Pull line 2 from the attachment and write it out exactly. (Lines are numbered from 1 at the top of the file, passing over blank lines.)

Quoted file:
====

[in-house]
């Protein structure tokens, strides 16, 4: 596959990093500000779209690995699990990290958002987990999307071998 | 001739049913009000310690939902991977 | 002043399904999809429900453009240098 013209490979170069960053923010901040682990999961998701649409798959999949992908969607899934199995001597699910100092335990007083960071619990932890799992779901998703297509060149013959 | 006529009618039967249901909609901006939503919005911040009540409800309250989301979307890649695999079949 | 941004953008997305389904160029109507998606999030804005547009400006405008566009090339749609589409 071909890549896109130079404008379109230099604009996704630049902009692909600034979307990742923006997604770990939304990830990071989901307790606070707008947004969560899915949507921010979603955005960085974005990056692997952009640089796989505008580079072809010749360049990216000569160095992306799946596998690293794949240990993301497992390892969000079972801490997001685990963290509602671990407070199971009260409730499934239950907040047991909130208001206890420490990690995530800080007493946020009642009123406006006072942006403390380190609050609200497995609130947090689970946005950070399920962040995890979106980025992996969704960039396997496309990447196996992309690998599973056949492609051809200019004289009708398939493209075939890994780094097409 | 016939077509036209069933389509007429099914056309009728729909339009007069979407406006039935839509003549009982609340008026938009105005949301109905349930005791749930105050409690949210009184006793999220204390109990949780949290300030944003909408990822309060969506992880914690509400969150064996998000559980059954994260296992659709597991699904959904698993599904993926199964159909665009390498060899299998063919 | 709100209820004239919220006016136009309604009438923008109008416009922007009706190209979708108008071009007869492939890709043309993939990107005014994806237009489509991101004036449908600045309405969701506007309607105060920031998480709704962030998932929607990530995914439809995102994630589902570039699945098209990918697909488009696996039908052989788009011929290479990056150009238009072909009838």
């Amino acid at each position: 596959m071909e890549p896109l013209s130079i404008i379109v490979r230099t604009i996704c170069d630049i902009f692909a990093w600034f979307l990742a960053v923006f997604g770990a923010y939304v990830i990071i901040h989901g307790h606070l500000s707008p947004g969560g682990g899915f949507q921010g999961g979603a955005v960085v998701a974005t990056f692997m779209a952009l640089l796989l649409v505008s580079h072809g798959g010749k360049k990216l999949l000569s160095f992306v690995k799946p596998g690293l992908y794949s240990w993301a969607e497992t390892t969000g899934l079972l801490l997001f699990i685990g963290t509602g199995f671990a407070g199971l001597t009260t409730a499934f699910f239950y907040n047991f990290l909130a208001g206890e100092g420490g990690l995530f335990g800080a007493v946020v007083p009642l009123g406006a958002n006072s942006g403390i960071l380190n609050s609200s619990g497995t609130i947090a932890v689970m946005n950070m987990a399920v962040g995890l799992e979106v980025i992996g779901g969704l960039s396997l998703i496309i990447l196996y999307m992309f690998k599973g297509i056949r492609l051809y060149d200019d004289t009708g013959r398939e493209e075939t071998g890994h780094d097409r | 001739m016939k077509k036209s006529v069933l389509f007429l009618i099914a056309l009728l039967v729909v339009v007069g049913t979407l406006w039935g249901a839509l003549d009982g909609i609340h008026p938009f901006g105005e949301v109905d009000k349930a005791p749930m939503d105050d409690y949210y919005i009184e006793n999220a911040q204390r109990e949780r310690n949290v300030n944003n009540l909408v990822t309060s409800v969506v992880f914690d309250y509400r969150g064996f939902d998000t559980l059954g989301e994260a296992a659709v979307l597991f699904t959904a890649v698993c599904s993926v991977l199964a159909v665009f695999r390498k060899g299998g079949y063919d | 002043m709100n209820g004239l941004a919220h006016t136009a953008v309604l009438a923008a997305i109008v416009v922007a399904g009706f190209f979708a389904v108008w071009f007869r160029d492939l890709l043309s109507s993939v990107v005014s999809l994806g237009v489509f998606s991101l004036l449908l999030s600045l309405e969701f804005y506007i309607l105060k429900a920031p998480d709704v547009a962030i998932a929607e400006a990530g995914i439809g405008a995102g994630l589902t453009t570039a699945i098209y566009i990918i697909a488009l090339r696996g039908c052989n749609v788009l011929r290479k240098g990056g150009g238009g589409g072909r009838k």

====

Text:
């Protein structure tokens, strides 16, 4: 596959990093500000779209690995699990990290958002987990999307071998 | 001739049913009000310690939902991977 | 002043399904999809429900453009240098 013209490979170069960053923010901040682990999961998701649409798959999949992908969607899934199995001597699910100092335990007083960071619990932890799992779901998703297509060149013959 | 006529009618039967249901909609901006939503919005911040009540409800309250989301979307890649695999079949 | 941004953008997305389904160029109507998606999030804005547009400006405008566009090339749609589409 071909890549896109130079404008379109230099604009996704630049902009692909600034979307990742923006997604770990939304990830990071989901307790606070707008947004969560899915949507921010979603955005960085974005990056692997952009640089796989505008580079072809010749360049990216000569160095992306799946596998690293794949240990993301497992390892969000079972801490997001685990963290509602671990407070199971009260409730499934239950907040047991909130208001206890420490990690995530800080007493946020009642009123406006006072942006403390380190609050609200497995609130947090689970946005950070399920962040995890979106980025992996969704960039396997496309990447196996992309690998599973056949492609051809200019004289009708398939493209075939890994780094097409 | 016939077509036209069933389509007429099914056309009728729909339009007069979407406006039935839509003549009982609340008026938009105005949301109905349930005791749930105050409690949210009184006793999220204390109990949780949290300030944003909408990822309060969506992880914690509400969150064996998000559980059954994260296992659709597991699904959904698993599904993926199964159909665009390498060899299998063919 | 709100209820004239919220006016136009309604009438923008109008416009922007009706190209979708108008071009007869492939890709043309993939990107005014994806237009489509991101004036449908600045309405969701506007309607105060920031998480709704962030998932929607990530995914439809995102994630589902570039699945098209990918697909488009696996039908052989788009011929290479990056150009238009072909009838």